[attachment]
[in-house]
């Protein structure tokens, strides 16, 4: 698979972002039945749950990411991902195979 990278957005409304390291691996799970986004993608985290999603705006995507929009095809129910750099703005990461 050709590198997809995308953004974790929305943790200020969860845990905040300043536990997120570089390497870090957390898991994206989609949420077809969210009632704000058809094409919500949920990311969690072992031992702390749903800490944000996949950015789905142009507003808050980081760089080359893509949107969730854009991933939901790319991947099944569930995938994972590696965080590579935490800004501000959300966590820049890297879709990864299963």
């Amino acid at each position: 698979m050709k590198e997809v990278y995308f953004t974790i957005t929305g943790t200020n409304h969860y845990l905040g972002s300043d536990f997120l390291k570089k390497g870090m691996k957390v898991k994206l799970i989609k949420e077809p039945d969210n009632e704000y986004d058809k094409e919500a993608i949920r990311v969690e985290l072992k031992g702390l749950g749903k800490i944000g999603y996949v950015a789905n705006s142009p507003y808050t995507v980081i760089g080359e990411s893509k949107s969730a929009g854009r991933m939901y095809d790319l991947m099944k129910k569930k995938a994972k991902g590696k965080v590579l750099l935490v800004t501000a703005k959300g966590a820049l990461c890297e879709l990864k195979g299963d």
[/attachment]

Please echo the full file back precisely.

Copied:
[in-house]
């Protein structure tokens, strides 16, 4: 698979972002039945749950990411991902195979 990278957005409304390291691996799970986004993608985290999603705006995507929009095809129910750099703005990461 050709590198997809995308953004974790929305943790200020969860845990905040300043536990997120570089390497870090957390898991994206989609949420077809969210009632704000058809094409919500949920990311969690072992031992702390749903800490944000996949950015789905142009507003808050980081760089080359893509949107969730854009991933939901790319991947099944569930995938994972590696965080590579935490800004501000959300966590820049890297879709990864299963």
């Amino acid at each position: 698979m050709k590198e997809v990278y995308f953004t974790i957005t929305g943790t200020n409304h969860y845990l905040g972002s300043d536990f997120l390291k570089k390497g870090m691996k957390v898991k994206l799970i989609k949420e077809p039945d969210n009632e704000y986004d058809k094409e919500a993608i949920r990311v969690e985290l072992k031992g702390l749950g749903k800490i944000g999603y996949v950015a789905n705006s142009p507003y808050t995507v980081i760089g080359e990411s893509k949107s969730a929009g854009r991933m939901y095809d790319l991947m099944k129910k569930k995938a994972k991902g590696k965080v590579l750099l935490v800004t501000a703005k959300g966590a820049l990461c890297e879709l990864k195979g299963d």